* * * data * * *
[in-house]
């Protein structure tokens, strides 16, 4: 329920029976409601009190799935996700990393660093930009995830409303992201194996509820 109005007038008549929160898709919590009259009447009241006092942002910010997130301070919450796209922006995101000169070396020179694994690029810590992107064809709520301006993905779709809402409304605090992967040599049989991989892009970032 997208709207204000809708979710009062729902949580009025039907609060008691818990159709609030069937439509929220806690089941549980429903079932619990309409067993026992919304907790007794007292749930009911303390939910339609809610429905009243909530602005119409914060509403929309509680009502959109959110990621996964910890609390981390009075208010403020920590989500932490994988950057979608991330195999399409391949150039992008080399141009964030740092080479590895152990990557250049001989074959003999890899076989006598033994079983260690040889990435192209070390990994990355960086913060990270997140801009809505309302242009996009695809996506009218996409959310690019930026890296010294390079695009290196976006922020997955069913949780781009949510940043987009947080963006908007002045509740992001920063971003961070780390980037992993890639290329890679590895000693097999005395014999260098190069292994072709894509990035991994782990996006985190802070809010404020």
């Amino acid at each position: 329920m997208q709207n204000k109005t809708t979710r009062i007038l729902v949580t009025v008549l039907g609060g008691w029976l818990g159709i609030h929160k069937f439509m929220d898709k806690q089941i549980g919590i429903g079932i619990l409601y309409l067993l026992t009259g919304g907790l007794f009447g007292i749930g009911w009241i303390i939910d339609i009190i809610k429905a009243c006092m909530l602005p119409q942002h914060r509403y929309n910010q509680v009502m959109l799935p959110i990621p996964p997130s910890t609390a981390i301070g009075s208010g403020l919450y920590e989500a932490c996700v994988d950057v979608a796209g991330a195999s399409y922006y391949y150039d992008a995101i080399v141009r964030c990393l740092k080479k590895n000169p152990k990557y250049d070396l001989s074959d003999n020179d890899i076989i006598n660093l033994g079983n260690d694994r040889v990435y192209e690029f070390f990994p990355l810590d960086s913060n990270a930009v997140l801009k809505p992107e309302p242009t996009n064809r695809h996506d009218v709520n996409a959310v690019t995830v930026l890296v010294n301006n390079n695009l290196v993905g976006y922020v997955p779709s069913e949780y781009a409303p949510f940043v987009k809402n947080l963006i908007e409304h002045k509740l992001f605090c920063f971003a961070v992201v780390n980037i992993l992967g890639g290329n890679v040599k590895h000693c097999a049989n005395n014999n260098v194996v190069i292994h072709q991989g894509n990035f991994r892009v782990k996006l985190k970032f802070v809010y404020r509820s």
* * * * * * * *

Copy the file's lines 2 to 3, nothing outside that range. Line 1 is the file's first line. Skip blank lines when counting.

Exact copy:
């Protein structure tokens, strides 16, 4: 329920029976409601009190799935996700990393660093930009995830409303992201194996509820 109005007038008549929160898709919590009259009447009241006092942002910010997130301070919450796209922006995101000169070396020179694994690029810590992107064809709520301006993905779709809402409304605090992967040599049989991989892009970032 997208709207204000809708979710009062729902949580009025039907609060008691818990159709609030069937439509929220806690089941549980429903079932619990309409067993026992919304907790007794007292749930009911303390939910339609809610429905009243909530602005119409914060509403929309509680009502959109959110990621996964910890609390981390009075208010403020920590989500932490994988950057979608991330195999399409391949150039992008080399141009964030740092080479590895152990990557250049001989074959003999890899076989006598033994079983260690040889990435192209070390990994990355960086913060990270997140801009809505309302242009996009695809996506009218996409959310690019930026890296010294390079695009290196976006922020997955069913949780781009949510940043987009947080963006908007002045509740992001920063971003961070780390980037992993890639290329890679590895000693097999005395014999260098190069292994072709894509990035991994782990996006985190802070809010404020």
């Amino acid at each position: 329920m997208q709207n204000k109005t809708t979710r009062i007038l729902v949580t009025v008549l039907g609060g008691w029976l818990g159709i609030h929160k069937f439509m929220d898709k806690q089941i549980g919590i429903g079932i619990l409601y309409l067993l026992t009259g919304g907790l007794f009447g007292i749930g009911w009241i303390i939910d339609i009190i809610k429905a009243c006092m909530l602005p119409q942002h914060r509403y929309n910010q509680v009502m959109l799935p959110i990621p996964p997130s910890t609390a981390i301070g009075s208010g403020l919450y920590e989500a932490c996700v994988d950057v979608a796209g991330a195999s399409y922006y391949y150039d992008a995101i080399v141009r964030c990393l740092k080479k590895n000169p152990k990557y250049d070396l001989s074959d003999n020179d890899i076989i006598n660093l033994g079983n260690d694994r040889v990435y192209e690029f070390f990994p990355l810590d960086s913060n990270a930009v997140l801009k809505p992107e309302p242009t996009n064809r695809h996506d009218v709520n996409a959310v690019t995830v930026l890296v010294n301006n390079n695009l290196v993905g976006y922020v997955p779709s069913e949780y781009a409303p949510f940043v987009k809402n947080l963006i908007e409304h002045k509740l992001f605090c920063f971003a961070v992201v780390n980037i992993l992967g890639g290329n890679v040599k590895h000693c097999a049989n005395n014999n260098v194996v190069i292994h072709q991989g894509n990035f991994r892009v782990k996006l985190k970032f802070v809010y404020r509820s």